Success in life can be found on many different paths. United States Army Sgt. Tyler Stahlhut shared his story of success with students at Waxahachie Ninth Grade Academy on Wednesday.
Stahlhut was invited to speak to students in Wendy Carter’s world geography class. Stahlhut attended schools in Red Oak where Carter was his teacher for seventh, eighth and ninth grades.
“I was not the best student. I had average grades and I didn’t really fill out any college applications. College was not going to be for me. Three years after I had got out of high school I was working odd jobs and doing things that I should not have been doing,” Stahlhut said.
“I joined the army and it is one of the best things that I could have done. I now have a bachelor’s degree and will be starting on my master’s degree. It has been hard. I am not going to say the army is for everyone but it was the best thing for me at the time. I don’t regret a single thing I have done in the army.”
Stahlhut enlisted in 2006 and served in Iraq from July 2008 to March 2009. While in Iraq one of his duties was to be a turret gunner in an armored Humvee protecting the rear of convoys. Supply convoys were comprised of 45-50 semi trucks and stretched two to three miles in length.
Convoy missions could last as long as 45 hours because of improvised explosive devices found along the route. When a device was found the convoy would have to wait — sometimes up to four or five hours — for explosive ordnance disposal teams to make the area safe.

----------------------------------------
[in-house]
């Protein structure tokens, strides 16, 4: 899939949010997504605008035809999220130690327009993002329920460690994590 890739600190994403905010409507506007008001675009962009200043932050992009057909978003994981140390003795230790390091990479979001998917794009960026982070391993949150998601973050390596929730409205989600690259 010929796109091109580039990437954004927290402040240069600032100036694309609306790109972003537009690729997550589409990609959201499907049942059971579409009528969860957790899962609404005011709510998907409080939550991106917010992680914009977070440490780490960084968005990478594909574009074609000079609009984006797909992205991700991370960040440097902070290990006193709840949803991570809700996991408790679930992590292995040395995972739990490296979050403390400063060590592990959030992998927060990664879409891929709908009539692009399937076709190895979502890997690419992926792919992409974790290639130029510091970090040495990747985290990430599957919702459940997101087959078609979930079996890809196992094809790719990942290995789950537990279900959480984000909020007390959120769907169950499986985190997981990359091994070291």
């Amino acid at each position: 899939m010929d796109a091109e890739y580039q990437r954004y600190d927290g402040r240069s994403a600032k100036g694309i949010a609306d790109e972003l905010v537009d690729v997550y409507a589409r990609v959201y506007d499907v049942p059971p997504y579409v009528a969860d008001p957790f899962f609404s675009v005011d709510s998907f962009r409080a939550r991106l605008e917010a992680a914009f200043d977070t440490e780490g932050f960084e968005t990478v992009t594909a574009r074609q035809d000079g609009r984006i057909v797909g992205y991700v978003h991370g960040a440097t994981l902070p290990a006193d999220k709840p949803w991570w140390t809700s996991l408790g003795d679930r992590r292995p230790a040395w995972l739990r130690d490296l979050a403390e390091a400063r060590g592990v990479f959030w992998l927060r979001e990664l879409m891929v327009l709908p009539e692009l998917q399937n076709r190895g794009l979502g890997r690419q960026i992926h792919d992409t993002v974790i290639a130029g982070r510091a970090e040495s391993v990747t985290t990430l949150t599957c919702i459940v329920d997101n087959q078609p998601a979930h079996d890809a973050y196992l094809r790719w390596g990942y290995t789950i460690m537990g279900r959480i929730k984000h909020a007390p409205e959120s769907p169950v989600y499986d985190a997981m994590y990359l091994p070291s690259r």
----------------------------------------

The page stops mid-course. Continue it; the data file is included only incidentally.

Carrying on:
Stahlhut told students that while serving in the military he had opportunities to visit other countries such as Australia, Germany and Italy.
In October Stahlhut will be stationed at Camp Casey located in Dongducheon, South Korea, for the second time. While overseas Stahlhut will join the 6th Battalion of the 37th Field Artillery Regiment of the 210th Fires Brigade. The unit operates the M270 multiple launch rocket system which is a self-propelled, armored and multiple rocket launcher. One part of his job will be to train new soldiers on their specific job in the unit.
Stahlhut told students if they visit South Korea they will find a lot of the same conveniences they have right here, such as similar restaurants. One of the most unusual animals he has seen while stationed in another country was the “Vampire Deer” which is also known as the Water Deer. This animal has long canine teeth that stick out of the upper jaw.
Carter said she invited Stahlhut to speak to her class to show her students that by making good choices you can succeed and excel in life.
“I just admire him and I am appreciative of what he is doing. Nothing I could ever do could repay his sacrifice that he has made for our country being away from his family and friends,” Carter said. “It is just an honor having him here.”
Stahlhut said he hopes to encourage students to succeed in making the right choices through his visit.
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